- Created by: CCGGreen
- Created on: 02-12-17 19:21
In old leases the original covenantor remains liable on covenants despite assigning the estate. The 1995 Act provides release from their covenants for both tenant and landlord. For the tenant release is automatic, subject to certain exceptions. For the landlord, release is obtained with the consent of the tenant or on a court order.
Release of the original tenant-
Where a tenant assigns the lease, s.5 of the 1995 Act provides that, from the assignment, he is released from the burden of his covenant and ceases to be entitled to the benefit of the landlords covenant.
However, assignees have always been freed from future liability on the covenants in the lease when they inturn assign (City of London Corporation V Fell) and the principal beneficiary from this provision will undoubtedly be the original tenant and the covenantor, who is thus freed from the continuing liability on his covenants. To accord with the major change in the law, the 1995 Act includes two consequential provisions, which are:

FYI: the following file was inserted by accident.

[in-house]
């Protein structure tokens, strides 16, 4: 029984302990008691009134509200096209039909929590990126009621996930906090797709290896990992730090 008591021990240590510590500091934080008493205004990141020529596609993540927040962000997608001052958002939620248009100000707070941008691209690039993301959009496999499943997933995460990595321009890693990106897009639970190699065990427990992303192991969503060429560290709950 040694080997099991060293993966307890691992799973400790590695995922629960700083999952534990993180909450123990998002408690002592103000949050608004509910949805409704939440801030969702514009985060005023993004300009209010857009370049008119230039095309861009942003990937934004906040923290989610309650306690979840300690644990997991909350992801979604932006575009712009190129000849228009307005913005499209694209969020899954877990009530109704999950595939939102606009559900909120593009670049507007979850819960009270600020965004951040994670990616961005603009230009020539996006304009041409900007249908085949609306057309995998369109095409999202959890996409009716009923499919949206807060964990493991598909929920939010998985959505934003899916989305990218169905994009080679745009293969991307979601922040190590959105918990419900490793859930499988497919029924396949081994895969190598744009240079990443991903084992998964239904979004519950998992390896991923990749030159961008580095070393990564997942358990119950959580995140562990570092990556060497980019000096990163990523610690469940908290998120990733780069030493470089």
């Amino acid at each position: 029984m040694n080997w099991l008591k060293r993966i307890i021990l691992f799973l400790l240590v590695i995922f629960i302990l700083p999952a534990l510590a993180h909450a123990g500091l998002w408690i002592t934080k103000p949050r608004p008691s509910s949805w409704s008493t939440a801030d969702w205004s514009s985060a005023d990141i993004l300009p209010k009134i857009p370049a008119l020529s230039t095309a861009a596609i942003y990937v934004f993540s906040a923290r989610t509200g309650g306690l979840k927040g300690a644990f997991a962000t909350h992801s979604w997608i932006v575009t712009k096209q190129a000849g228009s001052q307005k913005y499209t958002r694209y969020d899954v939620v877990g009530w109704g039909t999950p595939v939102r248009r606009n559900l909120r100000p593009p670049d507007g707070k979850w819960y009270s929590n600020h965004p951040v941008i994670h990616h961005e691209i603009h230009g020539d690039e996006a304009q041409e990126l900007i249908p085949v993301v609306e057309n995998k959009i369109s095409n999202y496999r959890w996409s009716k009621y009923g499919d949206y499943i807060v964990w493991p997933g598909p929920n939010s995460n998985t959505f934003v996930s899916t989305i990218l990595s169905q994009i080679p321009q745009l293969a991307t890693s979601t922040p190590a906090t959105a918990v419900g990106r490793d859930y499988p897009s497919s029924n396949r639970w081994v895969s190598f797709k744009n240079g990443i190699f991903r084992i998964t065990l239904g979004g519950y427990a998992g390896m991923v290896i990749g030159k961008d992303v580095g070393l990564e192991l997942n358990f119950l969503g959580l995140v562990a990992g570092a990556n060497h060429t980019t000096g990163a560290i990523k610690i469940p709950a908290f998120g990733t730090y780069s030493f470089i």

a) It provides that LPA 1925, S79 (by which the covenantor is deemed to covenant on behalf of himself, his successors in title, and the persons dervining title under him), shall not apply to new tenancies (1995 Act, s30 (4)(a)).
b) The statutory provisions which insert implied indemnity covenants into assignments of leases are replealed in respect of new tenancies (1995 Act, s.30(2)-(3)). Nevertheless, as we shall see, there may be occassions where the assigning tenant is not released from his liability under the covenants, and it might therefore be wise for the tenant to include an express covenant for indemnity in the assignment , since he can no longer rely on the implied one.
Circumstances where the tenent remains liable:
The tenant continues to be liable in the case of 'excluded assignments', which are defined in s.11(1) LT(C)A 1995
A) assignments in breach of a covenant in the tenancy, i.e, assignment of the lease by a tenant in breach of an absolute or qualified covenant against assignment; and
b) Assignments by operation of law, for example, on death, where the estate vests in the deceased's personal representatives, or on bankruptcy , where the estate vests in the trustee in bankruptcy.
Authorised guarantee agreement-
Although the tenant may be freed automatically from continuing liability on covenants, it should be noted that the landlord may require the tenant to enter…